International Journal of Scientific & Technology Research

Home About Us Scope Editorial Board Blog/Latest News Contact Us
10th percentile
Powered by  Scopus
Scopus coverage:
Nov 2018 to May 2020


IJSTR >> Volume 9 - Issue 4, April 2020 Edition

International Journal of Scientific & Technology Research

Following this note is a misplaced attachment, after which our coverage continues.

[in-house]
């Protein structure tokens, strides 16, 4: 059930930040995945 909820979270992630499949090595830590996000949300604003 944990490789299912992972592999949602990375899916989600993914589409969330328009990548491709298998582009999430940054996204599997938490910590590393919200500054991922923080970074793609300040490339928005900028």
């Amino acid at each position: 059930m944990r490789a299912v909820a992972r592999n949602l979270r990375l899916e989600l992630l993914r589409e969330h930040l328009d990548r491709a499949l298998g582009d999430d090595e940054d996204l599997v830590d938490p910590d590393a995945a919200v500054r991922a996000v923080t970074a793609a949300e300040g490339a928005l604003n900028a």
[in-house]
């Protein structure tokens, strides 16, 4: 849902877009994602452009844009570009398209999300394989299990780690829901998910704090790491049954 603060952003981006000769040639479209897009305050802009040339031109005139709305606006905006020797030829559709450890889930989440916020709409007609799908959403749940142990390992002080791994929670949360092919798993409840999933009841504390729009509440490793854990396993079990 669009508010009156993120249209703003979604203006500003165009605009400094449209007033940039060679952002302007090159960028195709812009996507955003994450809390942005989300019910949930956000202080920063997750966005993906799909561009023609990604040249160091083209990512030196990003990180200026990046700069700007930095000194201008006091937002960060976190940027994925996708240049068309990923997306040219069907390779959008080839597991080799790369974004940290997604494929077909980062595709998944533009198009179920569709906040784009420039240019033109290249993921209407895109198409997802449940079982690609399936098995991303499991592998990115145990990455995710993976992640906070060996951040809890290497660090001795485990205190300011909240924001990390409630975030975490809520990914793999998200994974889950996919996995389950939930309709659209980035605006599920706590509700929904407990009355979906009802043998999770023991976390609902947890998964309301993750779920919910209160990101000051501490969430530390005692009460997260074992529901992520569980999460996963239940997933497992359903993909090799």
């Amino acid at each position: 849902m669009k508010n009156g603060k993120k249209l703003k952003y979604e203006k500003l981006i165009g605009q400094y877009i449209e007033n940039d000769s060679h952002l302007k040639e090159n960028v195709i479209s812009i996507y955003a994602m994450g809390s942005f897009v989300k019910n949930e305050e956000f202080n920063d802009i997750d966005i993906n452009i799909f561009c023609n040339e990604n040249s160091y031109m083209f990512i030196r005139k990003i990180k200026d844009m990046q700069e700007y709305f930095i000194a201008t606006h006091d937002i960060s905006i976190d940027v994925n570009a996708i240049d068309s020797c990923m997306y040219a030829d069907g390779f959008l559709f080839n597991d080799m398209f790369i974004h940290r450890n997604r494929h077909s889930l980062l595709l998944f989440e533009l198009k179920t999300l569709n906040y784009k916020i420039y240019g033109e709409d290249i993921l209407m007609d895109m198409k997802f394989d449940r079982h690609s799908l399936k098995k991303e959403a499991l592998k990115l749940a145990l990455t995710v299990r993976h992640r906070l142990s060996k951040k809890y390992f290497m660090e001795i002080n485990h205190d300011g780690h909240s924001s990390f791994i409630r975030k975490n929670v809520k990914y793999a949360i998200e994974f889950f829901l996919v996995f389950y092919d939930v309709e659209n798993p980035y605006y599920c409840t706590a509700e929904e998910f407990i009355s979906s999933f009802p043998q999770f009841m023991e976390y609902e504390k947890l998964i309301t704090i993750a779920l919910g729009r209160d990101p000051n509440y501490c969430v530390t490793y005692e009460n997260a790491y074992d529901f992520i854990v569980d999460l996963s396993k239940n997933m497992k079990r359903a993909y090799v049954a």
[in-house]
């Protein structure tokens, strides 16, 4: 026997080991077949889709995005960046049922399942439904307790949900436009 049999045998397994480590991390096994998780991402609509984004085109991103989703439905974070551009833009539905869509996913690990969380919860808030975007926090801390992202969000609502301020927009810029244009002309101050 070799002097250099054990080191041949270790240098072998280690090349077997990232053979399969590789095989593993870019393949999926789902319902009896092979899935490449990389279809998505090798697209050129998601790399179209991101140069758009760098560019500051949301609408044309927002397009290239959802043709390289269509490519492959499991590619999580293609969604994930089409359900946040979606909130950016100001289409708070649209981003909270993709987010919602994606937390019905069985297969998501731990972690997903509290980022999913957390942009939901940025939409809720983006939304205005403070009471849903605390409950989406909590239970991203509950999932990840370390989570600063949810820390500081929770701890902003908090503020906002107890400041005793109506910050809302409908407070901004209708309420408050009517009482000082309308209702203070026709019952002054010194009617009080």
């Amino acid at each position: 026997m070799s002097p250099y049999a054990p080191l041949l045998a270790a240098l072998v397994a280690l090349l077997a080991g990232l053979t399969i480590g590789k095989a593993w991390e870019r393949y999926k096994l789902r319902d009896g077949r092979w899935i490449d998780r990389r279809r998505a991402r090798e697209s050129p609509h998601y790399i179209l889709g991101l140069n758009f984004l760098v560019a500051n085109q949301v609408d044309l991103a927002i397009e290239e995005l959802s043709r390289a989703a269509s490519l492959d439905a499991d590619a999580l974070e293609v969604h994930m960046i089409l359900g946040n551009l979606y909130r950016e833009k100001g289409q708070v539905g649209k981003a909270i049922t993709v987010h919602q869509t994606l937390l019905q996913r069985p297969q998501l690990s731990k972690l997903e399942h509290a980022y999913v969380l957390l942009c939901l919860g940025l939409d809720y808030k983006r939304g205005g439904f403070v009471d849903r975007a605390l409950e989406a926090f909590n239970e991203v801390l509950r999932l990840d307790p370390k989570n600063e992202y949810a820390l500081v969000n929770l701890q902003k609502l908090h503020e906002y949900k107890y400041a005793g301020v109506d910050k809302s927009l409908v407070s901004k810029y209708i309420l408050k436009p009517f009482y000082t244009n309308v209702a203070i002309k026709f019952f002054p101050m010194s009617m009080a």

International Journal of Scientific & Technology Research

Website: http://www.ijstr.org

ISSN 2277-8616

A Study Of Watershed Characteristics Of Tiga Dihaji Dam

[Full Text]



Teguh Prastowo, Anis Saggaff, Febrian Hadinata



Dam, Morphometry of Watershed, Morphology of Watershed, Meteorology of Watershed, Curve Number.